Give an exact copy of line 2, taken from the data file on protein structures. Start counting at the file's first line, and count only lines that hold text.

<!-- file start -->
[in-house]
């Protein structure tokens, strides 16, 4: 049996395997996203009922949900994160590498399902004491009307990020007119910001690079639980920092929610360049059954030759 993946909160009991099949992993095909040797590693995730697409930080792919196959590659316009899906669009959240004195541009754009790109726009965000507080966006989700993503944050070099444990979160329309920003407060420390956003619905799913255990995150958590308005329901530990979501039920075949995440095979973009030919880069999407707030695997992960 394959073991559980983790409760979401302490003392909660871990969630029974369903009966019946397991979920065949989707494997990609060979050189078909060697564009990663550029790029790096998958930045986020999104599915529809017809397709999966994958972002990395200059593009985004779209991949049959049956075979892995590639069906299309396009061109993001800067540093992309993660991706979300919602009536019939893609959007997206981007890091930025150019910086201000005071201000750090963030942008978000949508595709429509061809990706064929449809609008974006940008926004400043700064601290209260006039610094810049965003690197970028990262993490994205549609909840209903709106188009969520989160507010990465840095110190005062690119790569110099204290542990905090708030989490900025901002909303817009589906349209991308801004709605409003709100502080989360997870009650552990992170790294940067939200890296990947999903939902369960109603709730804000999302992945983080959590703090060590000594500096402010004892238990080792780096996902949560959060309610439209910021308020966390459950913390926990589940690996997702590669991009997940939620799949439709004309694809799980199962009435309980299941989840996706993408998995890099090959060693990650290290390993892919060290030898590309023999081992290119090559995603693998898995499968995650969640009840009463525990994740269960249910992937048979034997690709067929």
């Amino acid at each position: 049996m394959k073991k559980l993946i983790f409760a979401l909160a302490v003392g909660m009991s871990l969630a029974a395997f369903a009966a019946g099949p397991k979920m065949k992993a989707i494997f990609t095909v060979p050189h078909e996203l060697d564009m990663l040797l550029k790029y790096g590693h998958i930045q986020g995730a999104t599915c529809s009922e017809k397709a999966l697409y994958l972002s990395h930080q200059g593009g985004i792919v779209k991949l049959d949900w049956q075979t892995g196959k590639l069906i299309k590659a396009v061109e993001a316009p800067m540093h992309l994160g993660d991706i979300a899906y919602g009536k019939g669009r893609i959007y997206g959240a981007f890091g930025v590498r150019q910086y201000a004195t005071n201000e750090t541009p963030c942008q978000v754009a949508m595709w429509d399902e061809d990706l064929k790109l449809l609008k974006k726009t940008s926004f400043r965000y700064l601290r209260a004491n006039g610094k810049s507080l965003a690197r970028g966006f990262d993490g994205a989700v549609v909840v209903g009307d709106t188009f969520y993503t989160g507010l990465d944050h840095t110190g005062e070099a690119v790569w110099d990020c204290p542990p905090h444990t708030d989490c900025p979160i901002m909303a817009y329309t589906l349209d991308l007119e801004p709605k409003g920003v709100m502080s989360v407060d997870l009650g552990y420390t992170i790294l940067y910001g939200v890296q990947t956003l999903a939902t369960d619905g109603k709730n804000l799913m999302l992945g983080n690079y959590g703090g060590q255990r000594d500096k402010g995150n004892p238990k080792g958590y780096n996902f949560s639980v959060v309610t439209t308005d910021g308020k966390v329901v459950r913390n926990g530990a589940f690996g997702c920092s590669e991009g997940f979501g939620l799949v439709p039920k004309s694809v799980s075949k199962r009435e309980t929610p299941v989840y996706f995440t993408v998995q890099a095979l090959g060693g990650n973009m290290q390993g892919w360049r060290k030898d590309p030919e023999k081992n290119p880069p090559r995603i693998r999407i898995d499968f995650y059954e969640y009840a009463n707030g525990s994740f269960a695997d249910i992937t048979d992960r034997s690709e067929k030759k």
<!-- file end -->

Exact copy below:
């Protein structure tokens, strides 16, 4: 049996395997996203009922949900994160590498399902004491009307990020007119910001690079639980920092929610360049059954030759 993946909160009991099949992993095909040797590693995730697409930080792919196959590659316009899906669009959240004195541009754009790109726009965000507080966006989700993503944050070099444990979160329309920003407060420390956003619905799913255990995150958590308005329901530990979501039920075949995440095979973009030919880069999407707030695997992960 394959073991559980983790409760979401302490003392909660871990969630029974369903009966019946397991979920065949989707494997990609060979050189078909060697564009990663550029790029790096998958930045986020999104599915529809017809397709999966994958972002990395200059593009985004779209991949049959049956075979892995590639069906299309396009061109993001800067540093992309993660991706979300919602009536019939893609959007997206981007890091930025150019910086201000005071201000750090963030942008978000949508595709429509061809990706064929449809609008974006940008926004400043700064601290209260006039610094810049965003690197970028990262993490994205549609909840209903709106188009969520989160507010990465840095110190005062690119790569110099204290542990905090708030989490900025901002909303817009589906349209991308801004709605409003709100502080989360997870009650552990992170790294940067939200890296990947999903939902369960109603709730804000999302992945983080959590703090060590000594500096402010004892238990080792780096996902949560959060309610439209910021308020966390459950913390926990589940690996997702590669991009997940939620799949439709004309694809799980199962009435309980299941989840996706993408998995890099090959060693990650290290390993892919060290030898590309023999081992290119090559995603693998898995499968995650969640009840009463525990994740269960249910992937048979034997690709067929």